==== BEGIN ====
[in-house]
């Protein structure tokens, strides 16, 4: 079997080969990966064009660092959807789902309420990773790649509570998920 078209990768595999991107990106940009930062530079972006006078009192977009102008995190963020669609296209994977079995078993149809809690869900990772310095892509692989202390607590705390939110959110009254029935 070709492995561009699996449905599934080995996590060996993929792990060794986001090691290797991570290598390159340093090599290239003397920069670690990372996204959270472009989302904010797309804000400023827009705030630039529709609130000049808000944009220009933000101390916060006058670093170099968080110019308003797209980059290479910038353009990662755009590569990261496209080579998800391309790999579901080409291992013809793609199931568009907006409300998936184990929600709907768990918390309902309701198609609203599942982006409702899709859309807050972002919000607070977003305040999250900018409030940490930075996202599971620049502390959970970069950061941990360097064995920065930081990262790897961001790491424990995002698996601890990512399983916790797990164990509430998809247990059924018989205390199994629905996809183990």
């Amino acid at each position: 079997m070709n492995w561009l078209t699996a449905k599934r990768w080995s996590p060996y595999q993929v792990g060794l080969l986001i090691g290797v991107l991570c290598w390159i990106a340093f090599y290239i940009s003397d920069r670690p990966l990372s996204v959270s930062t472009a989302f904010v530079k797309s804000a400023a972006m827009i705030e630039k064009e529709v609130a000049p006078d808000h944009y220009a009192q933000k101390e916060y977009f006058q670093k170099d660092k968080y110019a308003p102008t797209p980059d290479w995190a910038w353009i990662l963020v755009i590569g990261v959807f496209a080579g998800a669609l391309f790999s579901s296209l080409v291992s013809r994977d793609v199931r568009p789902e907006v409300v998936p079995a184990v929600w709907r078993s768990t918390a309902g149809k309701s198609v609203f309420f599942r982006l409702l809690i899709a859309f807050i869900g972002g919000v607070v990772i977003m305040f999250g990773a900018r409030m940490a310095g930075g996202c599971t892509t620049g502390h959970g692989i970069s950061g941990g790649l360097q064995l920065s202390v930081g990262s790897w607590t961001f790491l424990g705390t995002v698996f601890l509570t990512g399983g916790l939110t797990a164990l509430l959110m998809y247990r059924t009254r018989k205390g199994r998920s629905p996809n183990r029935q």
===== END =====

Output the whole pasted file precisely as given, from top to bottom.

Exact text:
[in-house]
């Protein structure tokens, strides 16, 4: 079997080969990966064009660092959807789902309420990773790649509570998920 078209990768595999991107990106940009930062530079972006006078009192977009102008995190963020669609296209994977079995078993149809809690869900990772310095892509692989202390607590705390939110959110009254029935 070709492995561009699996449905599934080995996590060996993929792990060794986001090691290797991570290598390159340093090599290239003397920069670690990372996204959270472009989302904010797309804000400023827009705030630039529709609130000049808000944009220009933000101390916060006058670093170099968080110019308003797209980059290479910038353009990662755009590569990261496209080579998800391309790999579901080409291992013809793609199931568009907006409300998936184990929600709907768990918390309902309701198609609203599942982006409702899709859309807050972002919000607070977003305040999250900018409030940490930075996202599971620049502390959970970069950061941990360097064995920065930081990262790897961001790491424990995002698996601890990512399983916790797990164990509430998809247990059924018989205390199994629905996809183990």
């Amino acid at each position: 079997m070709n492995w561009l078209t699996a449905k599934r990768w080995s996590p060996y595999q993929v792990g060794l080969l986001i090691g290797v991107l991570c290598w390159i990106a340093f090599y290239i940009s003397d920069r670690p990966l990372s996204v959270s930062t472009a989302f904010v530079k797309s804000a400023a972006m827009i705030e630039k064009e529709v609130a000049p006078d808000h944009y220009a009192q933000k101390e916060y977009f006058q670093k170099d660092k968080y110019a308003p102008t797209p980059d290479w995190a910038w353009i990662l963020v755009i590569g990261v959807f496209a080579g998800a669609l391309f790999s579901s296209l080409v291992s013809r994977d793609v199931r568009p789902e907006v409300v998936p079995a184990v929600w709907r078993s768990t918390a309902g149809k309701s198609v609203f309420f599942r982006l409702l809690i899709a859309f807050i869900g972002g919000v607070v990772i977003m305040f999250g990773a900018r409030m940490a310095g930075g996202c599971t892509t620049g502390h959970g692989i970069s950061g941990g790649l360097q064995l920065s202390v930081g990262s790897w607590t961001f790491l424990g705390t995002v698996f601890l509570t990512g399983g916790l939110t797990a164990l509430l959110m998809y247990r059924t009254r018989k205390g199994r998920s629905p996809n183990r029935q």